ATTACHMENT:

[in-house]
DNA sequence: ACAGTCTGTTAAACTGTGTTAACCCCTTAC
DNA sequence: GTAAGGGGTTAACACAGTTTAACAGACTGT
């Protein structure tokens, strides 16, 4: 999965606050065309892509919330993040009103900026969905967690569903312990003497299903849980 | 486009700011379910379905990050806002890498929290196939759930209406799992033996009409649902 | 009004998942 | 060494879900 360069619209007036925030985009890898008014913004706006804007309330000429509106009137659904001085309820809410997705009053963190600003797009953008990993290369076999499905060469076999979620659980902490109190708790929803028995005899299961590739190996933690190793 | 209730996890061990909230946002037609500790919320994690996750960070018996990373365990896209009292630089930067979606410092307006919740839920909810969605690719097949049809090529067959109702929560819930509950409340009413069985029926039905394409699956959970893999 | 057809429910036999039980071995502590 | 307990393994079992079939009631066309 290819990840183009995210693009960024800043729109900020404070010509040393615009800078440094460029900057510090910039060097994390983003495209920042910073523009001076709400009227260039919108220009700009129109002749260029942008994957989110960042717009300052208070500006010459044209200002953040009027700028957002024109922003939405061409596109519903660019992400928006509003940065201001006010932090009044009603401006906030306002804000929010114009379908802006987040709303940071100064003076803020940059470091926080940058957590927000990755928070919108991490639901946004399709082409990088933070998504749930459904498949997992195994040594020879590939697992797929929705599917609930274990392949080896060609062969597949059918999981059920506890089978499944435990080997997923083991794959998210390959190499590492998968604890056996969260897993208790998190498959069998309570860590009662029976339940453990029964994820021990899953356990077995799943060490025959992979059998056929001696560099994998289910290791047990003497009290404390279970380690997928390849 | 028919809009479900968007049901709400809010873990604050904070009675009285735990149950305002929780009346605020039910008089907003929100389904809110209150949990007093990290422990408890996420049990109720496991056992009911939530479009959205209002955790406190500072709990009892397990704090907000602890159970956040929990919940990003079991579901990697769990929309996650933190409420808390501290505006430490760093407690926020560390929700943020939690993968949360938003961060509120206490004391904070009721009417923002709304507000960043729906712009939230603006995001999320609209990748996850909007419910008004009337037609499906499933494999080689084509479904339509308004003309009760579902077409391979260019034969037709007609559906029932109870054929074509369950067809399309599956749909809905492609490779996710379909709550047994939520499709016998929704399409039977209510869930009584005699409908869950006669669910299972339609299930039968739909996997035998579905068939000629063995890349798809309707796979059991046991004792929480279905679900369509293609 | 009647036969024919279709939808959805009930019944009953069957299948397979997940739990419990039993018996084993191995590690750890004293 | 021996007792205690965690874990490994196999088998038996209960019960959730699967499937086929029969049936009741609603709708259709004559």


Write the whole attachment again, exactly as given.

[in-house]
DNA sequence: ACAGTCTGTTAAACTGTGTTAACCCCTTAC
DNA sequence: GTAAGGGGTTAACACAGTTTAACAGACTGT
């Protein structure tokens, strides 16, 4: 999965606050065309892509919330993040009103900026969905967690569903312990003497299903849980 | 486009700011379910379905990050806002890498929290196939759930209406799992033996009409649902 | 009004998942 | 060494879900 360069619209007036925030985009890898008014913004706006804007309330000429509106009137659904001085309820809410997705009053963190600003797009953008990993290369076999499905060469076999979620659980902490109190708790929803028995005899299961590739190996933690190793 | 209730996890061990909230946002037609500790919320994690996750960070018996990373365990896209009292630089930067979606410092307006919740839920909810969605690719097949049809090529067959109702929560819930509950409340009413069985029926039905394409699956959970893999 | 057809429910036999039980071995502590 | 307990393994079992079939009631066309 290819990840183009995210693009960024800043729109900020404070010509040393615009800078440094460029900057510090910039060097994390983003495209920042910073523009001076709400009227260039919108220009700009129109002749260029942008994957989110960042717009300052208070500006010459044209200002953040009027700028957002024109922003939405061409596109519903660019992400928006509003940065201001006010932090009044009603401006906030306002804000929010114009379908802006987040709303940071100064003076803020940059470091926080940058957590927000990755928070919108991490639901946004399709082409990088933070998504749930459904498949997992195994040594020879590939697992797929929705599917609930274990392949080896060609062969597949059918999981059920506890089978499944435990080997997923083991794959998210390959190499590492998968604890056996969260897993208790998190498959069998309570860590009662029976339940453990029964994820021990899953356990077995799943060490025959992979059998056929001696560099994998289910290791047990003497009290404390279970380690997928390849 | 028919809009479900968007049901709400809010873990604050904070009675009285735990149950305002929780009346605020039910008089907003929100389904809110209150949990007093990290422990408890996420049990109720496991056992009911939530479009959205209002955790406190500072709990009892397990704090907000602890159970956040929990919940990003079991579901990697769990929309996650933190409420808390501290505006430490760093407690926020560390929700943020939690993968949360938003961060509120206490004391904070009721009417923002709304507000960043729906712009939230603006995001999320609209990748996850909007419910008004009337037609499906499933494999080689084509479904339509308004003309009760579902077409391979260019034969037709007609559906029932109870054929074509369950067809399309599956749909809905492609490779996710379909709550047994939520499709016998929704399409039977209510869930009584005699409908869950006669669910299972339609299930039968739909996997035998579905068939000629063995890349798809309707796979059991046991004792929480279905679900369509293609 | 009647036969024919279709939808959805009930019944009953069957299948397979997940739990419990039993018996084993191995590690750890004293 | 021996007792205690965690874990490994196999088998038996209960019960959730699967499937086929029969049936009741609603709708259709004559």